You can find out about the SEC's Office of Investor Education and Advocacy since it provides different services and tools to take care of the problems and questions that you could face as an investor. You can visit their official site with regards to investing at SEC's Investor Information.

They will not tell you what investments for you to make, but they can help you on how to invest wisely and avoid various kinds of fraud that is out there waiting to victimize innocent investors. As an investor, this is a great oportunity to learn if you're truly interested in investing your hard-earned money.

4. Make sure to verify the answers that the salesperson or promoter had talked about from the investment that was being offered. If you want to verify about an investment adviser, visit the SEC's Investment Adviser Public Disclosure web site where you can search for an investment adviser's firm and view that firm's Form ADV. 

Investment advisers have to file Form ADV to register with the SEC and/or the states where they belong. The ADV form contains valuable information about the investment adviser and its business operations including certain disciplinary events involving the adviser and its key personnel. 

If you are dealing with investment sellers, you can verify them by calling your state securities regulator from your local phone book or by contacting the North American Securities Administrators Association. For an investment broker, you may use the FINRA BrokerCheck to verify them since they will let you confirm the licensing and registration of the broker that you are dealing with.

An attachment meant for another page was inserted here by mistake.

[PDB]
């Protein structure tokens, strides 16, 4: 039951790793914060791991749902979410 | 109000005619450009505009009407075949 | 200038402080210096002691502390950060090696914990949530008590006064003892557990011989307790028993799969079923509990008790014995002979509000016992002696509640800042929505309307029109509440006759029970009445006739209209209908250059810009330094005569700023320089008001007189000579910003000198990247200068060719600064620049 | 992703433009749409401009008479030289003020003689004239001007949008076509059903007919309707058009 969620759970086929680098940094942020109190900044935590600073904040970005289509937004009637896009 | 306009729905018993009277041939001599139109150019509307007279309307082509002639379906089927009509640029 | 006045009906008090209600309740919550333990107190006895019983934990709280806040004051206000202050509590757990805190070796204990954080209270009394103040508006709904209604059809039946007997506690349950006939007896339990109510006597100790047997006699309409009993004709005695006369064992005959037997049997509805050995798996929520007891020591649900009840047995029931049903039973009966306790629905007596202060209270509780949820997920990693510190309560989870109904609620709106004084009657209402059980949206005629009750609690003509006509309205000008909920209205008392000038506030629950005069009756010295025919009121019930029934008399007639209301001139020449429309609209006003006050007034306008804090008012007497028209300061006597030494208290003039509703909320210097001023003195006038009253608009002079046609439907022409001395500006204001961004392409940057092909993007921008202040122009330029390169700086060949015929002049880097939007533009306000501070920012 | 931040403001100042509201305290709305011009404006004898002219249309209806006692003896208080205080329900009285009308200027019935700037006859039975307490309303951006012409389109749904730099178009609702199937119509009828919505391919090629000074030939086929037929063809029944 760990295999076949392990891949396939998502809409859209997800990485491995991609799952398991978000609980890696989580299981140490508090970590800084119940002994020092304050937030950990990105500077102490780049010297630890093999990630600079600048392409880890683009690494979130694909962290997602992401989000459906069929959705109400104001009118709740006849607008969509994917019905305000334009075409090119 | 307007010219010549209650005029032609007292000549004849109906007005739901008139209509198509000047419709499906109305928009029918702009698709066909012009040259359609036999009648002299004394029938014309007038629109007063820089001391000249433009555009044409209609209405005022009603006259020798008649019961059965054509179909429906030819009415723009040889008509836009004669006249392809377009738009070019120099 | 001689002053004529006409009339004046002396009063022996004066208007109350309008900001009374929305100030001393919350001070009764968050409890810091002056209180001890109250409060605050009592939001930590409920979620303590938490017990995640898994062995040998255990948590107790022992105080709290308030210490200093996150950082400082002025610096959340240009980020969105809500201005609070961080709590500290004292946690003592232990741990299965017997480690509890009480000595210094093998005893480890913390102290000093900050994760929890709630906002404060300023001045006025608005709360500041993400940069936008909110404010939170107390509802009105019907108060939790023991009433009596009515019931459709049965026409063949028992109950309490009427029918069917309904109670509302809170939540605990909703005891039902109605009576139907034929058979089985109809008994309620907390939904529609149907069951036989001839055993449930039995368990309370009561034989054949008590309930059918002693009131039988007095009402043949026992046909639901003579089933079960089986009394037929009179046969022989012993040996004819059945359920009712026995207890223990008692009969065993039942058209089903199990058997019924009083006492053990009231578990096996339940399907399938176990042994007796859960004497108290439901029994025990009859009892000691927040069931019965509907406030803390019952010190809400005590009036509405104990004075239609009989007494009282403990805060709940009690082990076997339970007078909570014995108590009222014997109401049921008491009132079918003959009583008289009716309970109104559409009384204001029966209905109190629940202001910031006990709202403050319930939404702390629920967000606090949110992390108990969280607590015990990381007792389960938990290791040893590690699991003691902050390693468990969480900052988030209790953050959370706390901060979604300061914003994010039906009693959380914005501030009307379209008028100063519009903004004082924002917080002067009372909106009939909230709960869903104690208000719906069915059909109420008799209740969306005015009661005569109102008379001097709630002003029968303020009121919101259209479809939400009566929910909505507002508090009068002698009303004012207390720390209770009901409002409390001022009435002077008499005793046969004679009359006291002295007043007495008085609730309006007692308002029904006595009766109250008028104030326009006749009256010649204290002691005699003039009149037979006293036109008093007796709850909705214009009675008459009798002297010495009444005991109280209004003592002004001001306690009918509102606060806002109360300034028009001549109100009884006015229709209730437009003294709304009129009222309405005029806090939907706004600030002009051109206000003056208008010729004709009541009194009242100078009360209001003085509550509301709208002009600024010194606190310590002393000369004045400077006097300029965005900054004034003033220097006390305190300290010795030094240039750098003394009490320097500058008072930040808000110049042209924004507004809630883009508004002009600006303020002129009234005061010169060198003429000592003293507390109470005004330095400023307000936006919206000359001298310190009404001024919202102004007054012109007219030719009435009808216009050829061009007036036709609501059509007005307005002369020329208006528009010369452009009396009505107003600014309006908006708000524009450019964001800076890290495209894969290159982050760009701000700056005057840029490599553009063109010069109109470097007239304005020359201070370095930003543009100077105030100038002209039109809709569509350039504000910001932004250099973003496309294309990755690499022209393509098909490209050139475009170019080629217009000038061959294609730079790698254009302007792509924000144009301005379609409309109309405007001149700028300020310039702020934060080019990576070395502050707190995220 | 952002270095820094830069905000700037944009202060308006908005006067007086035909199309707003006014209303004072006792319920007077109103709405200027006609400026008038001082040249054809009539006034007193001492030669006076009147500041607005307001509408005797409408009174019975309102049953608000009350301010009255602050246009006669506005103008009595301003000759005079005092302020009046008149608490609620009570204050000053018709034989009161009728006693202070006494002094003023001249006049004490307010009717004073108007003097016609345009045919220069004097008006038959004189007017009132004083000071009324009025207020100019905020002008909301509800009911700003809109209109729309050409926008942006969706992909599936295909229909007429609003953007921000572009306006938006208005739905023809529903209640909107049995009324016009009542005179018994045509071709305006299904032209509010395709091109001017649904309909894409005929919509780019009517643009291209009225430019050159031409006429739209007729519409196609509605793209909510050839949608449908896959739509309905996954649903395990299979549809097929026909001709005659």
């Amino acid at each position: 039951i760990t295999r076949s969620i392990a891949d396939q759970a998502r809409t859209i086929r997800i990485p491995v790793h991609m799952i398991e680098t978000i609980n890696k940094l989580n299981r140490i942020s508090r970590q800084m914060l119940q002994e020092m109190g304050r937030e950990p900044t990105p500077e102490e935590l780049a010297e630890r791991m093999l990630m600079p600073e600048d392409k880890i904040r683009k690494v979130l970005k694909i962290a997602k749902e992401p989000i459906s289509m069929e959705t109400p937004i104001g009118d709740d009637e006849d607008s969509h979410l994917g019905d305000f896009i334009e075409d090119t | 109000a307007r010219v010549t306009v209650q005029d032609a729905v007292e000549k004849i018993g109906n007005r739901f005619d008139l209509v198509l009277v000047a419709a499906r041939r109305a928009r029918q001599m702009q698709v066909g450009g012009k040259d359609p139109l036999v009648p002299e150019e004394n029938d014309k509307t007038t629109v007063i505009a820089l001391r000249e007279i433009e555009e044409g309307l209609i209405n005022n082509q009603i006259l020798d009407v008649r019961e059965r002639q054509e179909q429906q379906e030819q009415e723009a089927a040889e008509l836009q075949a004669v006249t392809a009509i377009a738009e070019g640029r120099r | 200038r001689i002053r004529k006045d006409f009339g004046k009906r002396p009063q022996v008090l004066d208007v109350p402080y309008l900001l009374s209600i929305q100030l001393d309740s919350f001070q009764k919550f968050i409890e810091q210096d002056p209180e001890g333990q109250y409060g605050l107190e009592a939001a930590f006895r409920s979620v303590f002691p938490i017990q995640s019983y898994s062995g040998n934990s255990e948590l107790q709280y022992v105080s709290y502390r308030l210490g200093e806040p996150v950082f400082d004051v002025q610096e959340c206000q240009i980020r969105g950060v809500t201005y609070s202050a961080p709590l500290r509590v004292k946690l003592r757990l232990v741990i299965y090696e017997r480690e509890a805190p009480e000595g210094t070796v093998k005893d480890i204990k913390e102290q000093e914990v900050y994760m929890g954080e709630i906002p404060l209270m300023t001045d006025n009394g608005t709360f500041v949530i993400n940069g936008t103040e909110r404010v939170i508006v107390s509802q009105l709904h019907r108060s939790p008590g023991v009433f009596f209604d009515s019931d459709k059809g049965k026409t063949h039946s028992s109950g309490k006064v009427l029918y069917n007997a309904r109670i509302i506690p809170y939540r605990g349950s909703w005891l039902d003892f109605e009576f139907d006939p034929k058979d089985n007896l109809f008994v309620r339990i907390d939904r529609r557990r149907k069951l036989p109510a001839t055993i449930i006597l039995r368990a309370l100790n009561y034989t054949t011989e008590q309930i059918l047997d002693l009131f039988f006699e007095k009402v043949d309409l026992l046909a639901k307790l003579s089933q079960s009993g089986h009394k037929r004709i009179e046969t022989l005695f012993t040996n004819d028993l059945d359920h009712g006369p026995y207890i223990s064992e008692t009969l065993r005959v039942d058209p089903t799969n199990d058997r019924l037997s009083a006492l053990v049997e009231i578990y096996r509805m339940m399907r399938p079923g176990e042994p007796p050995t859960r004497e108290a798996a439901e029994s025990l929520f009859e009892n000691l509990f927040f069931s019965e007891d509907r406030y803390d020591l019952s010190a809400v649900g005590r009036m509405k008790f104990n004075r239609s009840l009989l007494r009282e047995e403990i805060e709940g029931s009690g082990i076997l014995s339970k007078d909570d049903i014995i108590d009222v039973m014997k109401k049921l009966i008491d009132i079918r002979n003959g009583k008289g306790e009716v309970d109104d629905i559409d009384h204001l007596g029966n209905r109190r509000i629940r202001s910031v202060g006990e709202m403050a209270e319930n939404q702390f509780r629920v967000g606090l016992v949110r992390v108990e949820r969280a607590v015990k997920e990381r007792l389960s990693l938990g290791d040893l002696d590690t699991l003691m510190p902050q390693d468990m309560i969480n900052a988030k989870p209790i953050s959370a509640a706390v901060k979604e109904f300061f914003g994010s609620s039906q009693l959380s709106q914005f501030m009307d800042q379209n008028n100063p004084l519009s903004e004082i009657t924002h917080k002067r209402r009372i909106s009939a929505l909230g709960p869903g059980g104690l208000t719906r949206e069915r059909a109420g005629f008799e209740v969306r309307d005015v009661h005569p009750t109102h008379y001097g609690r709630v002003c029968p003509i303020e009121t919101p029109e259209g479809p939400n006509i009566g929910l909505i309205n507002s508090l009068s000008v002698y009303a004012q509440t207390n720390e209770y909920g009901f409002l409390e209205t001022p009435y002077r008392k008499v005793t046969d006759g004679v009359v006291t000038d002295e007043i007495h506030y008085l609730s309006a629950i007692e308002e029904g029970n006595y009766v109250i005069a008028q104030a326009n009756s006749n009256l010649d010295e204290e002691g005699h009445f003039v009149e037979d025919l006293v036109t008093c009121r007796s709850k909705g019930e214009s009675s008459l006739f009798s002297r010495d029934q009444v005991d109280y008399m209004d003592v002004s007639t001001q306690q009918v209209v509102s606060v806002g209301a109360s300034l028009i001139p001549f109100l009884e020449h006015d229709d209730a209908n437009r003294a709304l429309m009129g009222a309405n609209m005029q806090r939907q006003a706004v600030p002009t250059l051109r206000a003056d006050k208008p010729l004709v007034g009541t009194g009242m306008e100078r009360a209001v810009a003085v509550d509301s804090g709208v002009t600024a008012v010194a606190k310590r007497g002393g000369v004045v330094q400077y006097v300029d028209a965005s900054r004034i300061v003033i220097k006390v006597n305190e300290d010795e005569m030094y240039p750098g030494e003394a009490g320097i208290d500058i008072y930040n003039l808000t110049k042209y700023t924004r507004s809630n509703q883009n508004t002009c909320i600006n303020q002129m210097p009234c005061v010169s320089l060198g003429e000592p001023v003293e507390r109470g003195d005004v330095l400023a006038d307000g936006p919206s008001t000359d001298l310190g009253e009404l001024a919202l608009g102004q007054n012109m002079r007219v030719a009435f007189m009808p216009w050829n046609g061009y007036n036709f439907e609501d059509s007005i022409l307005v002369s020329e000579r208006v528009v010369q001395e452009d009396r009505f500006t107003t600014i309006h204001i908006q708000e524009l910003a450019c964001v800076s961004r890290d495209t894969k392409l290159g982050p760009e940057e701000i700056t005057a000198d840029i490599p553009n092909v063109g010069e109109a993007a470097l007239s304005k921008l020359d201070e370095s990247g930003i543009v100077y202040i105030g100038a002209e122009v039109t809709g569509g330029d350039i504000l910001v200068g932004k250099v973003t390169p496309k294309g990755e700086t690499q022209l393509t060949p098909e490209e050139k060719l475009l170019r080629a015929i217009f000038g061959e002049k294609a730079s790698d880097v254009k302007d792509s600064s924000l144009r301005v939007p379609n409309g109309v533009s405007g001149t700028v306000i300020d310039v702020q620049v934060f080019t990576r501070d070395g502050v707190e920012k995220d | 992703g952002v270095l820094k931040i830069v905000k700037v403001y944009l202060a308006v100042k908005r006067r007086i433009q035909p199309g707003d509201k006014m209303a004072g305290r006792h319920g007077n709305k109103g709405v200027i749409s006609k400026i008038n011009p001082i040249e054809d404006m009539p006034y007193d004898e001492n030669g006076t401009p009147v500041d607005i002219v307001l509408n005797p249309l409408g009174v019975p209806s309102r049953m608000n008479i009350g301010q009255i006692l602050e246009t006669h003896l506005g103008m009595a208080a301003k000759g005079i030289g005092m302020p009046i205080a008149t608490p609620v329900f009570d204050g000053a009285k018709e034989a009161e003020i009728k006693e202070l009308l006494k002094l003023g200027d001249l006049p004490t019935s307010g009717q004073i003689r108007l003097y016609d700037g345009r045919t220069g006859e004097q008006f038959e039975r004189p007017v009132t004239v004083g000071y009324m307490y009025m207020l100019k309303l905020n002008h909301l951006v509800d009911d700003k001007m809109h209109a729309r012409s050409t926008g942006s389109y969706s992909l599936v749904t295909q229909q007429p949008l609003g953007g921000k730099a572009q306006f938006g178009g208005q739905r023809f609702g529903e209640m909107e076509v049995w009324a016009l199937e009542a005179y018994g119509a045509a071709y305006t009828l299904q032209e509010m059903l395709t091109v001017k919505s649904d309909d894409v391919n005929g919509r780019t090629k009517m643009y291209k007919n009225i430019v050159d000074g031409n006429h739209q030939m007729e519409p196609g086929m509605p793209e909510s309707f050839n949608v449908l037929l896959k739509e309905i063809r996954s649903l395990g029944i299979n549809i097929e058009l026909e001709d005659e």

You can also confirm through them if the broker or the firm that he or she is working with has a history of regulatory issues that were negative or some complaints. You may visit their website or call toll-free (800) 289-9999. If you are dealing with an insurance agent, verify the person with your state insurance department or through the National Association of Insurance Commissioners (NAIC) so that you could also find their contact information.

Tips & Warnings:

  • Don't rely too much on friends, co-workers or family members for advice when it comes to your own investments because some of the reported victims had started and created their investments that come from the advice given by family members or close friends. 
    Always inquire whether the investment that is being offered was registered and by which regulator. Many investors will usually buy securities and products that are registered with the SEC or with state regulators for safety and security.
  • Avoid being so open to new investment information from different sources that you don't know much about unless you are sure that they are safe. Some of the new investors could fall as victims even after attending a free investment seminar.
  • As much as possible, try to avoid owning too many of those high-risk investments which includes options or private investments, penny stocks, futures, promissory notes, especially in foreign currency.